One of the primary purposes of Newsome.Org is to introduce and explain computer-related programs and features to other in-betweeners like me- people who are the parents of the youngsters to whom computers and the internet are as integral as the telephone and the children of our parents who have no intention of ever embracing computers.
People in this 35-60 group are in an odd situation. Most have, perhaps begrudgingly, accepted computers as a tool to help them work- at least as far as emails and light word processing goes. But to many, anything beyond that is unfamiliar and confusing. Because I am the neighborhood computer geek, I get a lot of questions about technology. Over the years, two things have become clear. One, many in-betweeners view computers as a chore themselves as opposed to a method to make chores easier. Two, with a little work these same people can and will learn how to make computers work for them. There is always an initial hesitation (“I don’t understand all of that,” “If I give a web site my personal information, my identity will be stolen immediately, etc.”), but these folks have been around technology long enough to pick up more than they think via osmosis and to become comfortable around technology. That’s a valuable head start that will significantly lower the learning curve.
So let’s talk about one way we can make computers work for us. Anyone reading this knows how to send email, so we’ll skip that. Let’s talk about the second most commonly used benefit of computers and the internet: information gathering.
Any information gathering process starts with Google‘s web search. But there are other ways to get even more specific information. Let’s talk about newsgroups.
First, let’s address some terms, that may sound alike, but are not the same thing:
Newsgroups. A newsgroup (focus on the group half, not the news half) is a central list of messages, organized by topic, posted by many users at different locations. Stated another way, newsgroups are discussion groups where people discuss, teach, inquire about, etc. a topic of presumed common interest. For example, there are newsgroups about fishing, hunting, quilting- just about everything. A newsgroup looks similar to the list of email in your inbox, the difference being that the messages are composed by a large group of people from all over the world. From a technical perspective newsgroups are different from web-based message boards, like Songwriting.Org, but from an end user and experience perspective, they are similar. There are two ways to read newsgroups: via a newsgroup reader, such as Outlook Express (which is almost certainly already installed on your computer) or via the web through everyone’s favorite web site, Google. Newsgroup readers have to be configured, which, while not terribly hard to do, is more than a lot of people want to do (recall my mantra- if you want people to use technology, make technology easy to use). Reading newsgroups via Google is much easier. You can find groups you’re interested in via the search box, click on the link to read the messages and “subscribe” or bookmark the group by clicking on the link at the top of the list of messages. Here is a screenshot showing what a typical newsgroup looks like in Outlook Express:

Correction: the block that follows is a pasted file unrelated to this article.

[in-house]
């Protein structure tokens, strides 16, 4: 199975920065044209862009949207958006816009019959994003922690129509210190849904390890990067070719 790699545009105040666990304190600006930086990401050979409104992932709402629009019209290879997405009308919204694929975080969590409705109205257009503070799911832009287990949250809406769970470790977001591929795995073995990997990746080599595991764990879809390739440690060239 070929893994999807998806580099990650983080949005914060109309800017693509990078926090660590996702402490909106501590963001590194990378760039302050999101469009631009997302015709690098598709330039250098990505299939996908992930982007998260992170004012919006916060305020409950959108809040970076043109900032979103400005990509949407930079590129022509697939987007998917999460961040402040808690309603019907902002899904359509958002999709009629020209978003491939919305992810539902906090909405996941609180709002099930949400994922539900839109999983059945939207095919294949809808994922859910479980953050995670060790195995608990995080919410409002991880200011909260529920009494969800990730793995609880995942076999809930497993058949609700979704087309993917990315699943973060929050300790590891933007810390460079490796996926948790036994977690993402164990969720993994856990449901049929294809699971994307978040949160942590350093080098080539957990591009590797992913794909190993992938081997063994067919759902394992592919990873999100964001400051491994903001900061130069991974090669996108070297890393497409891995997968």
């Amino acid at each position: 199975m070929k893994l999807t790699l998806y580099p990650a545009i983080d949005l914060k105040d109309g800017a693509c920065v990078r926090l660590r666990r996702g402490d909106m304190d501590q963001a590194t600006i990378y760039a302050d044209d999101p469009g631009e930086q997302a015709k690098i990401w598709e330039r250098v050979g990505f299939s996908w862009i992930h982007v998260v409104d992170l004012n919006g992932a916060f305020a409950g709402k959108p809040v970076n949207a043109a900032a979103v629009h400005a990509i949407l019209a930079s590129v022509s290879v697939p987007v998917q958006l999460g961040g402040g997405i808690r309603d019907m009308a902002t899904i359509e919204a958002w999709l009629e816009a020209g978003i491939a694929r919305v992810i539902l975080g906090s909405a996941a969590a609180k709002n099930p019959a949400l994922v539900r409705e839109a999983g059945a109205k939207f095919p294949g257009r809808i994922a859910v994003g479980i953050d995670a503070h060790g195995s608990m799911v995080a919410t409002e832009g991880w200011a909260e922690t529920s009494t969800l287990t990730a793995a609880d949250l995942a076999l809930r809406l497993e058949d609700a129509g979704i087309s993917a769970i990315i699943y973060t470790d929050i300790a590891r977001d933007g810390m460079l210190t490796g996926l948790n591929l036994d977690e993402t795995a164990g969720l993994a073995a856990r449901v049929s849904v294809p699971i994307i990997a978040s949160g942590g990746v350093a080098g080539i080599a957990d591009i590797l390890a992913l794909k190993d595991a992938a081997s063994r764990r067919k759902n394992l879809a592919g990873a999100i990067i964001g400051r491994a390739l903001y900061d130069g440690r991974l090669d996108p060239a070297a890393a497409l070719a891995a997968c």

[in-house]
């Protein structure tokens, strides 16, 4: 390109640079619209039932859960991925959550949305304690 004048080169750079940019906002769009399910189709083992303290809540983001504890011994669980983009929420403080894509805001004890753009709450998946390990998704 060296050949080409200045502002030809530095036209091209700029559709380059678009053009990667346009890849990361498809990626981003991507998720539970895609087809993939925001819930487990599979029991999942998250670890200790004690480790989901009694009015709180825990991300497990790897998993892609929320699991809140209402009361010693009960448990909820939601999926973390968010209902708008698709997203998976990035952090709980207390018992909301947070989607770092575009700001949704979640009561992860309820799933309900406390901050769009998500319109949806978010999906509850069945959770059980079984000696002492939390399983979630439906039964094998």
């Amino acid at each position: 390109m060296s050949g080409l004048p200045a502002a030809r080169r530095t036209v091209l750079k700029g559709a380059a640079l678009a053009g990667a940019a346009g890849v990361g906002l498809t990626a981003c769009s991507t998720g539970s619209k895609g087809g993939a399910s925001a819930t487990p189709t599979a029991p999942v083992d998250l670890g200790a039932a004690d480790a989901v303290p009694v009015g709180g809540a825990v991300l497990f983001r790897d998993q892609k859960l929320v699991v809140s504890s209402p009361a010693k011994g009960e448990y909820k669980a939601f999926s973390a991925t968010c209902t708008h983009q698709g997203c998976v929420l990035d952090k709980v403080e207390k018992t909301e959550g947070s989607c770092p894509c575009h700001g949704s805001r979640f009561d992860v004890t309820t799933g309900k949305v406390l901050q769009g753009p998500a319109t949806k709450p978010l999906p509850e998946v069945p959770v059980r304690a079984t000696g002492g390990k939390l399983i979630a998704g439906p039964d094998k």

and here is what one looks like via Google.
So why in the world would anyone want to read newsgroups? Simple, to get answers to questions. When I am trying to fix a computer problem, a broken toilet or almost any other problem, I start by searching the newsgroups, via Google. Very few problems haven’t already been solved by someone else and most of those solutions are readily accessible via newsgroups. Most of the hard computer or software problems I have encountered were solved via suggestions I read on newsgroups. And most of the time, you don’t even have to post a question to get the answer. Just search for the problem and you’ll generally find that someone else has already asked it and received an answer.
News Readers and RSS. For some strange reason, the programs that read RSS, which is a relatively new method of distribtuing web site content (like the content on this page) are confusingly called news readers (focus on the readers half, not the news half). They are also called RSS readers, feed readers and feed aggregators. The content displayed by these programs is repackaged web site content, not newsgroups. It’s confusing, but think of it as newsgroups (Google just calls them groups) where a group of people post messages and news readers that allow you to read news (and other content) posted by people like me on their web sites.
News: Don’t get traditional news sites, such as CNN or Google News confused with the stuff we talked about above. Those are traditional news sites, with traditional news. You can usually read that content through a newsreader (look for the RSS link), but that’s the only connection between those sites and newsgroups and newsreaders.
So what do I use for all this? There are many good programs. Here’s what I use:
Reading Newsgroups: Outlook Express, more than likely the program you use to send email from home. I use Outlook (a more robust program with a similar name) for email, but I use Outlook Express to read newsgroups.
Searching Newsgroups: Google. There is no substitute. If I find a group I like, I’ll subscribe to it via Outlook Express, but as mentioned above, you can easily read and post directly from Google.
Once you go to the effort to set these programs up, they make it easy to find, collect and store information. It’s a little learning time now that is repaid with interest when you need information fast.